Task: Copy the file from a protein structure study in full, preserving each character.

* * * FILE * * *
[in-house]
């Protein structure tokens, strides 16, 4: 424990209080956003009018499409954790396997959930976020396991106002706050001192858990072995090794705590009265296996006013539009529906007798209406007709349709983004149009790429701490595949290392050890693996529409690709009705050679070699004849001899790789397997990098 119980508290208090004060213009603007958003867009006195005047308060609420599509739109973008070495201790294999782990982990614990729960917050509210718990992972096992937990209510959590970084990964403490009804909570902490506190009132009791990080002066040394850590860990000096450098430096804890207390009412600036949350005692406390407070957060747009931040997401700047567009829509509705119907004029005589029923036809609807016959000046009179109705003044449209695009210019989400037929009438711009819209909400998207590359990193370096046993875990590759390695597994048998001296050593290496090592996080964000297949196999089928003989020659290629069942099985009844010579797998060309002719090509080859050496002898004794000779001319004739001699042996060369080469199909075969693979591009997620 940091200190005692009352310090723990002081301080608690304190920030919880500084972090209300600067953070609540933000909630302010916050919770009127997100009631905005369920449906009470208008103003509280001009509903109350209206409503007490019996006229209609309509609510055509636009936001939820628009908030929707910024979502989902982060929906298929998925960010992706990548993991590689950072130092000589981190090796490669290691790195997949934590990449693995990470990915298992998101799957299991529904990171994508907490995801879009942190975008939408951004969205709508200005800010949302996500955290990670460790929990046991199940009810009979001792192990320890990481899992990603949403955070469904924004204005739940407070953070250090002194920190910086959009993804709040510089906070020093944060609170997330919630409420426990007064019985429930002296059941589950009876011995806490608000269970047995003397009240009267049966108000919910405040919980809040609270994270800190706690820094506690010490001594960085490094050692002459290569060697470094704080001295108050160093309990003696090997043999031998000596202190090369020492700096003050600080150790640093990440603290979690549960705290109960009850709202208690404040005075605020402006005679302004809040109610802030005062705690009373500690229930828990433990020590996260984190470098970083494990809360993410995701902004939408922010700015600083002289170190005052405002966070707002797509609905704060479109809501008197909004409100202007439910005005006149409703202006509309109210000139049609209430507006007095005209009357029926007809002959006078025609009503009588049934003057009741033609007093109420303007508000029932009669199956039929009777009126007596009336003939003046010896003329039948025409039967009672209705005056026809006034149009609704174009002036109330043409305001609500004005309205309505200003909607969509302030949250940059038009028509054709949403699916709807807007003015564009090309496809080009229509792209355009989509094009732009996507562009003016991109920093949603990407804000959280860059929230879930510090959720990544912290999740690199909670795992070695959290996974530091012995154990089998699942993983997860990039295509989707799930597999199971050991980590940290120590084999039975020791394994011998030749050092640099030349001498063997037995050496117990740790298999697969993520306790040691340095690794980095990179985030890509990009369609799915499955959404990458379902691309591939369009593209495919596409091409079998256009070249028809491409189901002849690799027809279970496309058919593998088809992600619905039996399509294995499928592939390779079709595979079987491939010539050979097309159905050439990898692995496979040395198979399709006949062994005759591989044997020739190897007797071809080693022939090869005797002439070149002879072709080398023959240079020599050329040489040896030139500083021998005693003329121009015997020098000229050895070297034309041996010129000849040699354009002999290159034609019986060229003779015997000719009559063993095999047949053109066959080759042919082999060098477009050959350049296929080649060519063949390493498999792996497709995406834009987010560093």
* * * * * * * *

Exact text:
[in-house]
């Protein structure tokens, strides 16, 4: 424990209080956003009018499409954790396997959930976020396991106002706050001192858990072995090794705590009265296996006013539009529906007798209406007709349709983004149009790429701490595949290392050890693996529409690709009705050679070699004849001899790789397997990098 119980508290208090004060213009603007958003867009006195005047308060609420599509739109973008070495201790294999782990982990614990729960917050509210718990992972096992937990209510959590970084990964403490009804909570902490506190009132009791990080002066040394850590860990000096450098430096804890207390009412600036949350005692406390407070957060747009931040997401700047567009829509509705119907004029005589029923036809609807016959000046009179109705003044449209695009210019989400037929009438711009819209909400998207590359990193370096046993875990590759390695597994048998001296050593290496090592996080964000297949196999089928003989020659290629069942099985009844010579797998060309002719090509080859050496002898004794000779001319004739001699042996060369080469199909075969693979591009997620 940091200190005692009352310090723990002081301080608690304190920030919880500084972090209300600067953070609540933000909630302010916050919770009127997100009631905005369920449906009470208008103003509280001009509903109350209206409503007490019996006229209609309509609510055509636009936001939820628009908030929707910024979502989902982060929906298929998925960010992706990548993991590689950072130092000589981190090796490669290691790195997949934590990449693995990470990915298992998101799957299991529904990171994508907490995801879009942190975008939408951004969205709508200005800010949302996500955290990670460790929990046991199940009810009979001792192990320890990481899992990603949403955070469904924004204005739940407070953070250090002194920190910086959009993804709040510089906070020093944060609170997330919630409420426990007064019985429930002296059941589950009876011995806490608000269970047995003397009240009267049966108000919910405040919980809040609270994270800190706690820094506690010490001594960085490094050692002459290569060697470094704080001295108050160093309990003696090997043999031998000596202190090369020492700096003050600080150790640093990440603290979690549960705290109960009850709202208690404040005075605020402006005679302004809040109610802030005062705690009373500690229930828990433990020590996260984190470098970083494990809360993410995701902004939408922010700015600083002289170190005052405002966070707002797509609905704060479109809501008197909004409100202007439910005005006149409703202006509309109210000139049609209430507006007095005209009357029926007809002959006078025609009503009588049934003057009741033609007093109420303007508000029932009669199956039929009777009126007596009336003939003046010896003329039948025409039967009672209705005056026809006034149009609704174009002036109330043409305001609500004005309205309505200003909607969509302030949250940059038009028509054709949403699916709807807007003015564009090309496809080009229509792209355009989509094009732009996507562009003016991109920093949603990407804000959280860059929230879930510090959720990544912290999740690199909670795992070695959290996974530091012995154990089998699942993983997860990039295509989707799930597999199971050991980590940290120590084999039975020791394994011998030749050092640099030349001498063997037995050496117990740790298999697969993520306790040691340095690794980095990179985030890509990009369609799915499955959404990458379902691309591939369009593209495919596409091409079998256009070249028809491409189901002849690799027809279970496309058919593998088809992600619905039996399509294995499928592939390779079709595979079987491939010539050979097309159905050439990898692995496979040395198979399709006949062994005759591989044997020739190897007797071809080693022939090869005797002439070149002879072709080398023959240079020599050329040489040896030139500083021998005693003329121009015997020098000229050895070297034309041996010129000849040699354009002999290159034609019986060229003779015997000719009559063993095999047949053109066959080759042919082999060098477009050959350049296929080649060519063949390493498999792996497709995406834009987010560093």